The murder of Courtney Herron is part of a much bigger crisis around violence against women in Australia, say anti-violence against women campaigners.
Twenty-five-year-old Courtney Herron's body was found in a Melbourne park on Saturday after what police called a "horrendous bashing".
Henry Richard Hammond, 27, has since been charged with her murder.
She is the 20th woman to be killed in Australia this year, according to one count, and her death is part of a nationwide crisis of violence against women, say those campaigning for change.
"It's understandable that people are very engaged when something strange and terrible happens in a park. But we have to recognise that this violence is not unusual - this happens to women every day in their homes," co-founder of Counting Dead Women Australia Jenna Price told SBS News.
"We know that every three hours a woman in Australia is hospitalised as a result of violence from a partner, a carer or a family member."
Since 2012, the Counting Dead Women project has researched and collated every "femicide" nationally. Ms Herron is the 20th woman on their list in 2019.
Ms Price said it was important to keep a tally as it highlighted the broader problem Australia is grappling with.
"Each individual case doesn't provide proof of anything ... [But] this is part of a pattern and we need to address the reason this is happening."
"Courtney Herron's case is one of many parts of the same picture of violence against women."
Ms Price said the Counting Dead Women total in May 2019 is roughly the same as this point in previous years, meaning there has been little progress on addressing the issue.
She urged the re-elected Morrison government and state governments to better address violence against women.
"We think a lot about trying to educate around consent and respect by the time people are adults. That's far too late. We need to be addressing those questions when people are in preschool."
"People say to me 'oh, you don't want to talk about consent in preschool' - but what you do want to talk about is respect for other people."
It is a point echoed by Plan International Australia.
"Enough is enough. It's time for a fundamental change in our culture. For too long, the toxic attitudes that excuse or trivialise violence against women have gone unchallenged and have been allowed to thrive," CEO Susanne Legena said in a statement.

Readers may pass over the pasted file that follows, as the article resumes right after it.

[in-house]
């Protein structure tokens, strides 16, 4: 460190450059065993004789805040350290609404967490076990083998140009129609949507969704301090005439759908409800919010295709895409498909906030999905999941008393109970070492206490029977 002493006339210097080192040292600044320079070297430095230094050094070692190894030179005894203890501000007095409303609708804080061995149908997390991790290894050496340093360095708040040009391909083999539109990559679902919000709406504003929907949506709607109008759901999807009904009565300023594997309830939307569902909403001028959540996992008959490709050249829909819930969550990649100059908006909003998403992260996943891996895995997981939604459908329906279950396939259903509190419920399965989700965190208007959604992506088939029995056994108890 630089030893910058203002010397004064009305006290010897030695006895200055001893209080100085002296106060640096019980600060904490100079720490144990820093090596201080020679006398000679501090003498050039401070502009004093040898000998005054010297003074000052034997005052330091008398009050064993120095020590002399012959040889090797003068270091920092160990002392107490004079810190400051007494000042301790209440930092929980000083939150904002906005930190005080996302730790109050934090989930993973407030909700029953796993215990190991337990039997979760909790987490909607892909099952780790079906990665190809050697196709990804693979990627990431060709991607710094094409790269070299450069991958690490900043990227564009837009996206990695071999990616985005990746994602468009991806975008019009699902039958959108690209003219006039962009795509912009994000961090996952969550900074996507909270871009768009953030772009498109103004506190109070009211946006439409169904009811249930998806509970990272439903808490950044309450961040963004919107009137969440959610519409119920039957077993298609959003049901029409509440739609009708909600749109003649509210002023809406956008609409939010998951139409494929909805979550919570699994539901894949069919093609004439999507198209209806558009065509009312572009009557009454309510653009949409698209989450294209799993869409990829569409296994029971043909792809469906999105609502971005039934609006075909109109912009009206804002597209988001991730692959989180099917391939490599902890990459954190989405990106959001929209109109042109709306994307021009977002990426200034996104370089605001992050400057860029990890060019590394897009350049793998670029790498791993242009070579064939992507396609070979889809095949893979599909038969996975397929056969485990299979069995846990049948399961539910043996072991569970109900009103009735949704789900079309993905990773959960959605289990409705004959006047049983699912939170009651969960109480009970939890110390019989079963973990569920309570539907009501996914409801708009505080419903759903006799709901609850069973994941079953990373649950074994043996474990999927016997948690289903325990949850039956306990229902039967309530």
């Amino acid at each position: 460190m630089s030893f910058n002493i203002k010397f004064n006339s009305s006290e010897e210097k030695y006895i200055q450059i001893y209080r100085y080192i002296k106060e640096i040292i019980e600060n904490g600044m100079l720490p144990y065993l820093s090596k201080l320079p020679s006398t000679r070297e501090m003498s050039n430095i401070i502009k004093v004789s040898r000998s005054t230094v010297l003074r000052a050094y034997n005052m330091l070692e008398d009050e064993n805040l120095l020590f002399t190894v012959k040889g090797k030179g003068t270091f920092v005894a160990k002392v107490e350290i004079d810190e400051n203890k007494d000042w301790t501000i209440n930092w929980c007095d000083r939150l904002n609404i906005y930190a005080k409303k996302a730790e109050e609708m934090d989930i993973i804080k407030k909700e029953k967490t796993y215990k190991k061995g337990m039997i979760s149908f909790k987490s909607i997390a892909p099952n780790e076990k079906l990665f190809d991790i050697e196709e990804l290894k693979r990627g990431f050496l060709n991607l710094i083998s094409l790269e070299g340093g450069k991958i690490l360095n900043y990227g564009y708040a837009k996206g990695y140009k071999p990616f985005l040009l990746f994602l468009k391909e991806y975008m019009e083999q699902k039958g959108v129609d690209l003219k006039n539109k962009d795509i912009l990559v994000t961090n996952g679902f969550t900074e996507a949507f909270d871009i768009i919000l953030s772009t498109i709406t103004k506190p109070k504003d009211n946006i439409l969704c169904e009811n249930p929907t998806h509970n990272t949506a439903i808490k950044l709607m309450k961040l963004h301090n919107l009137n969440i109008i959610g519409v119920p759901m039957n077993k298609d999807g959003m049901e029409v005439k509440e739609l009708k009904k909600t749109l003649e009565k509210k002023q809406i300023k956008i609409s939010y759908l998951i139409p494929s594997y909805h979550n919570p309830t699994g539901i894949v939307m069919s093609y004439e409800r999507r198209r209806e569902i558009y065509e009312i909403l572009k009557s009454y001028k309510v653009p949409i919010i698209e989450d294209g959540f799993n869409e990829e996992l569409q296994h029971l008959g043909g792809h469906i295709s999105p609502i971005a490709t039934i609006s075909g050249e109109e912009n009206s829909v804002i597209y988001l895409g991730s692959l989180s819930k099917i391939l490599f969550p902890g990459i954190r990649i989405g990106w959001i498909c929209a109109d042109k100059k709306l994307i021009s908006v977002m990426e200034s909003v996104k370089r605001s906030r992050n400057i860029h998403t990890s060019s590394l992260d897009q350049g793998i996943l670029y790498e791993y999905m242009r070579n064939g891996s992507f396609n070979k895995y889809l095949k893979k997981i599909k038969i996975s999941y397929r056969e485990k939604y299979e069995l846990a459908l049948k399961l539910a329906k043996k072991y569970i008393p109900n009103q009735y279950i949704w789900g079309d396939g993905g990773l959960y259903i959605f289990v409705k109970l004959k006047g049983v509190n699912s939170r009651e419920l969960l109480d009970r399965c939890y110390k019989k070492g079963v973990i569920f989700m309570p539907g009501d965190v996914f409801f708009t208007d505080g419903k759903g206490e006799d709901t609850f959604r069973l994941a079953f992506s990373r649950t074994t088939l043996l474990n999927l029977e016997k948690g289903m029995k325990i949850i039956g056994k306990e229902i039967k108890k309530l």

"The root cause of violence against women is now widely acknowledged, and that is: a deeply entrenched belief that women are not equal to men."
It’s time for a fundamental change in our culture.
- Susanne Legena, Plan International Australia
"We must stop focussing on the behaviour and circumstances of the victims of these crimes and instead talk about the perpetrators. We need to talk about how to challenge those attitudes that ultimately lead to violence and murder from forming in the first place."
Police have said the crime showed attitudes toward women need to change.
"What is it in our community that allows some men to think that it's still OK to attack women or take from women what they want? ... Violence against women is absolutely about men's behaviour," Assistant Commissioner Luke Cornelius said on Saturday.
And on Monday, the new Minister for Women Marise Payne said the safety of women will be a top priority for the federal government.
"We have been only too tragically reminded in the last couple of days, again in Melbourne with the appalling murder of Courtney Herron, that the safety of women is something that must concern us all," she told ABC radio.
Spate of deaths
Ms Herron's battered body was discovered by dog walkers in Royal Park in the inner Melbourne suburb of Parkville on Saturday morning.
The Greek-Australian had been couch surfing and sleeping rough for some time while struggling with drug and mental health issues.
Over the weekend friends and others laid floral tributes at the site where her body was found - just a short distance from Princes Park, where the body of aspiring comedian Eurydice Dixon was found on 12 June last year.
Ms Dixon, 22, was raped and murdered.
Aiia Maasarwe, 21, also died after being attacked while walking home near La Trobe University on 15 January.
Both women were attacked by men they did not know and who have since been charged.
In April, Natalina Angok's body was found dumped in Melbourne's Chinatown, allegedly killed by her one-time partner Christopher Allen who has since been charged.
While in Sydney, Preethi Reddy was discovered stuffed in a suitcase in March with multiple stab wounds. Her ex-boyfriend Harsh Narde was a key suspect but died in a car crash.
The last confirmed sighting of Ms Herron was on 14 May at St Albans when she came into contact with the police.
If you or someone you know is impacted by sexual assault, domestic or family violence, call 1800RESPECT on 1800 737 732 or visit 1800respect.org.au. In an emergency, call 000.
Readers seeking support can contact Lifeline on 13 11 14, Suicide Call Back Service on 1300 659 467 and Kids Helpline on 1800 55 1800 (for young people aged 5 to 25). More information about mental health is available at Beyond Blue.
Additional reporting: AAP